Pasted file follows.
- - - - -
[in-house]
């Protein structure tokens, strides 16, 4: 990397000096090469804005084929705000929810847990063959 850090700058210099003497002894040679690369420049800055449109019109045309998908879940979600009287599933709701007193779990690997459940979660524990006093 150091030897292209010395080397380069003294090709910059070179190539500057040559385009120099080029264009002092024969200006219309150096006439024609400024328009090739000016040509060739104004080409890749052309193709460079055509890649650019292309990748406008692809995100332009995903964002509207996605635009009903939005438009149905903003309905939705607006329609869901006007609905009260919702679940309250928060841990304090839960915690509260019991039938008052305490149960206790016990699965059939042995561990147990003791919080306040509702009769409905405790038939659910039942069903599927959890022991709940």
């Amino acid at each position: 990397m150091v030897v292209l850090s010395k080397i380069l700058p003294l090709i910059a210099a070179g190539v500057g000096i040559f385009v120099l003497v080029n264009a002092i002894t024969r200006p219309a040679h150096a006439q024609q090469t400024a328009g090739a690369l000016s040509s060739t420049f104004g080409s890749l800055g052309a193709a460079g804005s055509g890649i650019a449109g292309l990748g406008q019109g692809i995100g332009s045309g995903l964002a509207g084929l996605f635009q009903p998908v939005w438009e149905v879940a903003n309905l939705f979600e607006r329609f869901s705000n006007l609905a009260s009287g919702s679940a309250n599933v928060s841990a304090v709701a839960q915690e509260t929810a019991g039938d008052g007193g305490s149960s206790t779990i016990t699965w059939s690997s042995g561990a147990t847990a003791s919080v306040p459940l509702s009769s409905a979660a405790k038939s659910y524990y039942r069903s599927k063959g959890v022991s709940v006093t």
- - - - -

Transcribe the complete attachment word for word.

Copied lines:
[in-house]
């Protein structure tokens, strides 16, 4: 990397000096090469804005084929705000929810847990063959 850090700058210099003497002894040679690369420049800055449109019109045309998908879940979600009287599933709701007193779990690997459940979660524990006093 150091030897292209010395080397380069003294090709910059070179190539500057040559385009120099080029264009002092024969200006219309150096006439024609400024328009090739000016040509060739104004080409890749052309193709460079055509890649650019292309990748406008692809995100332009995903964002509207996605635009009903939005438009149905903003309905939705607006329609869901006007609905009260919702679940309250928060841990304090839960915690509260019991039938008052305490149960206790016990699965059939042995561990147990003791919080306040509702009769409905405790038939659910039942069903599927959890022991709940």
């Amino acid at each position: 990397m150091v030897v292209l850090s010395k080397i380069l700058p003294l090709i910059a210099a070179g190539v500057g000096i040559f385009v120099l003497v080029n264009a002092i002894t024969r200006p219309a040679h150096a006439q024609q090469t400024a328009g090739a690369l000016s040509s060739t420049f104004g080409s890749l800055g052309a193709a460079g804005s055509g890649i650019a449109g292309l990748g406008q019109g692809i995100g332009s045309g995903l964002a509207g084929l996605f635009q009903p998908v939005w438009e149905v879940a903003n309905l939705f979600e607006r329609f869901s705000n006007l609905a009260s009287g919702s679940a309250n599933v928060s841990a304090v709701a839960q915690e509260t929810a019991g039938d008052g007193g305490s149960s206790t779990i016990t699965w059939s690997s042995g561990a147990t847990a003791s919080v306040p459940l509702s009769s409905a979660a405790k038939s659910y524990y039942r069903s599927k063959g959890v022991s709940v006093t």